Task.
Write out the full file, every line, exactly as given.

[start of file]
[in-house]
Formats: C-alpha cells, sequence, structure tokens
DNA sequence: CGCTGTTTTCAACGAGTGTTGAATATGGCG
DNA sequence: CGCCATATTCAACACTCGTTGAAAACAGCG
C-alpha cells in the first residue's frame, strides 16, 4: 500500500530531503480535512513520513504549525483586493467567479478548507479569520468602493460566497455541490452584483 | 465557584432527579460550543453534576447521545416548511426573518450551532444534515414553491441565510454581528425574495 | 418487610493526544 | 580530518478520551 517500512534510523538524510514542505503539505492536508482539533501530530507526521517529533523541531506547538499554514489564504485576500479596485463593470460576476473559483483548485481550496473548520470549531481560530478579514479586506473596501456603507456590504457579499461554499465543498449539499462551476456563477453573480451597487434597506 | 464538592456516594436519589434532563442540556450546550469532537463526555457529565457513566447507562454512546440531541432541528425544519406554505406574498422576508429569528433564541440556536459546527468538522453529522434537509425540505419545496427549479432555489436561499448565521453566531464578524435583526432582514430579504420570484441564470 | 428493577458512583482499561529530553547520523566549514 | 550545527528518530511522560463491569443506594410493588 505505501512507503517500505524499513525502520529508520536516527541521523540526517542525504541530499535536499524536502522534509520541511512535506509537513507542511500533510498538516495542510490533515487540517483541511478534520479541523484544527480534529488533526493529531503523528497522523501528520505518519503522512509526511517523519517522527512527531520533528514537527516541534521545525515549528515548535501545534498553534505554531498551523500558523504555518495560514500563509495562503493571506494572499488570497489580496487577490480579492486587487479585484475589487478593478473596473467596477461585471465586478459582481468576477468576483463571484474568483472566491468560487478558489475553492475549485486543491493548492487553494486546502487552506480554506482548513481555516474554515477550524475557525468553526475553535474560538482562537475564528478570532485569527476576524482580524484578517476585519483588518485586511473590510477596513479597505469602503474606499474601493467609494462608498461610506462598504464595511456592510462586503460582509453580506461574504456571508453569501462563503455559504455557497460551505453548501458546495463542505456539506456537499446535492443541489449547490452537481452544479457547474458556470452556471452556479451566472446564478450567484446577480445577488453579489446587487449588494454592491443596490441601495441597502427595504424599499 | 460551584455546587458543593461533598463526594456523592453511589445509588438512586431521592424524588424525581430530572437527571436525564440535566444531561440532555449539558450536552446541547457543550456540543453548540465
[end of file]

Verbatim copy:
[in-house]
Formats: C-alpha cells, sequence, structure tokens
DNA sequence: CGCTGTTTTCAACGAGTGTTGAATATGGCG
DNA sequence: CGCCATATTCAACACTCGTTGAAAACAGCG
C-alpha cells in the first residue's frame, strides 16, 4: 500500500530531503480535512513520513504549525483586493467567479478548507479569520468602493460566497455541490452584483 | 465557584432527579460550543453534576447521545416548511426573518450551532444534515414553491441565510454581528425574495 | 418487610493526544 | 580530518478520551 517500512534510523538524510514542505503539505492536508482539533501530530507526521517529533523541531506547538499554514489564504485576500479596485463593470460576476473559483483548485481550496473548520470549531481560530478579514479586506473596501456603507456590504457579499461554499465543498449539499462551476456563477453573480451597487434597506 | 464538592456516594436519589434532563442540556450546550469532537463526555457529565457513566447507562454512546440531541432541528425544519406554505406574498422576508429569528433564541440556536459546527468538522453529522434537509425540505419545496427549479432555489436561499448565521453566531464578524435583526432582514430579504420570484441564470 | 428493577458512583482499561529530553547520523566549514 | 550545527528518530511522560463491569443506594410493588 505505501512507503517500505524499513525502520529508520536516527541521523540526517542525504541530499535536499524536502522534509520541511512535506509537513507542511500533510498538516495542510490533515487540517483541511478534520479541523484544527480534529488533526493529531503523528497522523501528520505518519503522512509526511517523519517522527512527531520533528514537527516541534521545525515549528515548535501545534498553534505554531498551523500558523504555518495560514500563509495562503493571506494572499488570497489580496487577490480579492486587487479585484475589487478593478473596473467596477461585471465586478459582481468576477468576483463571484474568483472566491468560487478558489475553492475549485486543491493548492487553494486546502487552506480554506482548513481555516474554515477550524475557525468553526475553535474560538482562537475564528478570532485569527476576524482580524484578517476585519483588518485586511473590510477596513479597505469602503474606499474601493467609494462608498461610506462598504464595511456592510462586503460582509453580506461574504456571508453569501462563503455559504455557497460551505453548501458546495463542505456539506456537499446535492443541489449547490452537481452544479457547474458556470452556471452556479451566472446564478450567484446577480445577488453579489446587487449588494454592491443596490441601495441597502427595504424599499 | 460551584455546587458543593461533598463526594456523592453511589445509588438512586431521592424524588424525581430530572437527571436525564440535566444531561440532555449539558450536552446541547457543550456540543453548540465